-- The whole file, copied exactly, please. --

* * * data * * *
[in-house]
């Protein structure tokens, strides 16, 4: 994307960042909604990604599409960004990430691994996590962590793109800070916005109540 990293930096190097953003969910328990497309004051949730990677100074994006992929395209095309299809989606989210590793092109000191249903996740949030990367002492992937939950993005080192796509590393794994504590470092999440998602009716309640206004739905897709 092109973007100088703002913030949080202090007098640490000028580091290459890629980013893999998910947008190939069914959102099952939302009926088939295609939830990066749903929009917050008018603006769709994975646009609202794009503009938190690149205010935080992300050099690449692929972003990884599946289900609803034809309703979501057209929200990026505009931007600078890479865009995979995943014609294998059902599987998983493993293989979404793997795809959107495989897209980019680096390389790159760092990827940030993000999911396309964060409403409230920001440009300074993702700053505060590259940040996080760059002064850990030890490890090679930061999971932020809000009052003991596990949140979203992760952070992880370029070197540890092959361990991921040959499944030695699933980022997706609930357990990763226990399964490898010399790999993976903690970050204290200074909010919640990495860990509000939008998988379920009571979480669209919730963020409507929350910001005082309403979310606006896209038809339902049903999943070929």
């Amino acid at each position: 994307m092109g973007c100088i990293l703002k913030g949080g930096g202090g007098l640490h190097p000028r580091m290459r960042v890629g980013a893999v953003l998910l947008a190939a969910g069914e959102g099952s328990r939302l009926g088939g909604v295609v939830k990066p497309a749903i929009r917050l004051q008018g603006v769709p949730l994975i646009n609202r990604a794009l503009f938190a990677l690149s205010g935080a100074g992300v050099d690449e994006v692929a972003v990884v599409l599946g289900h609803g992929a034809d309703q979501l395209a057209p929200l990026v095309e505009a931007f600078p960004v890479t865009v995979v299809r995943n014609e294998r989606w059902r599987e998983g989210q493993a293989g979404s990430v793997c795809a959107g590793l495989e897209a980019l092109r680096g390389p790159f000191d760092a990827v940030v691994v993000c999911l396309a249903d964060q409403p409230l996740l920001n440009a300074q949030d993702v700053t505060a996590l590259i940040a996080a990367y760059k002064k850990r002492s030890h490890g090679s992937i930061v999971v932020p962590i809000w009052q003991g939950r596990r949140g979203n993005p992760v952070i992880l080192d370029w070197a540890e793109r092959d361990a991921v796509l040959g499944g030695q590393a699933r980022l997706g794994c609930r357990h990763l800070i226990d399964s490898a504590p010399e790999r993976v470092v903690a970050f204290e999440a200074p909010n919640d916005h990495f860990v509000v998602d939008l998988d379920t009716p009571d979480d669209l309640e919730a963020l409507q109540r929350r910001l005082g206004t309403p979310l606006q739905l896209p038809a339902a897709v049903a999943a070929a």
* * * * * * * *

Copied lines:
[in-house]
């Protein structure tokens, strides 16, 4: 994307960042909604990604599409960004990430691994996590962590793109800070916005109540 990293930096190097953003969910328990497309004051949730990677100074994006992929395209095309299809989606989210590793092109000191249903996740949030990367002492992937939950993005080192796509590393794994504590470092999440998602009716309640206004739905897709 092109973007100088703002913030949080202090007098640490000028580091290459890629980013893999998910947008190939069914959102099952939302009926088939295609939830990066749903929009917050008018603006769709994975646009609202794009503009938190690149205010935080992300050099690449692929972003990884599946289900609803034809309703979501057209929200990026505009931007600078890479865009995979995943014609294998059902599987998983493993293989979404793997795809959107495989897209980019680096390389790159760092990827940030993000999911396309964060409403409230920001440009300074993702700053505060590259940040996080760059002064850990030890490890090679930061999971932020809000009052003991596990949140979203992760952070992880370029070197540890092959361990991921040959499944030695699933980022997706609930357990990763226990399964490898010399790999993976903690970050204290200074909010919640990495860990509000939008998988379920009571979480669209919730963020409507929350910001005082309403979310606006896209038809339902049903999943070929």
């Amino acid at each position: 994307m092109g973007c100088i990293l703002k913030g949080g930096g202090g007098l640490h190097p000028r580091m290459r960042v890629g980013a893999v953003l998910l947008a190939a969910g069914e959102g099952s328990r939302l009926g088939g909604v295609v939830k990066p497309a749903i929009r917050l004051q008018g603006v769709p949730l994975i646009n609202r990604a794009l503009f938190a990677l690149s205010g935080a100074g992300v050099d690449e994006v692929a972003v990884v599409l599946g289900h609803g992929a034809d309703q979501l395209a057209p929200l990026v095309e505009a931007f600078p960004v890479t865009v995979v299809r995943n014609e294998r989606w059902r599987e998983g989210q493993a293989g979404s990430v793997c795809a959107g590793l495989e897209a980019l092109r680096g390389p790159f000191d760092a990827v940030v691994v993000c999911l396309a249903d964060q409403p409230l996740l920001n440009a300074q949030d993702v700053t505060a996590l590259i940040a996080a990367y760059k002064k850990r002492s030890h490890g090679s992937i930061v999971v932020p962590i809000w009052q003991g939950r596990r949140g979203n993005p992760v952070i992880l080192d370029w070197a540890e793109r092959d361990a991921v796509l040959g499944g030695q590393a699933r980022l997706g794994c609930r357990h990763l800070i226990d399964s490898a504590p010399e790999r993976v470092v903690a970050f204290e999440a200074p909010n919640d916005h990495f860990v509000v998602d939008l998988d379920t009716p009571d979480d669209l309640e919730a963020l409507q109540r929350r910001l005082g206004t309403p979310l606006q739905l896209p038809a339902a897709v049903a999943a070929a």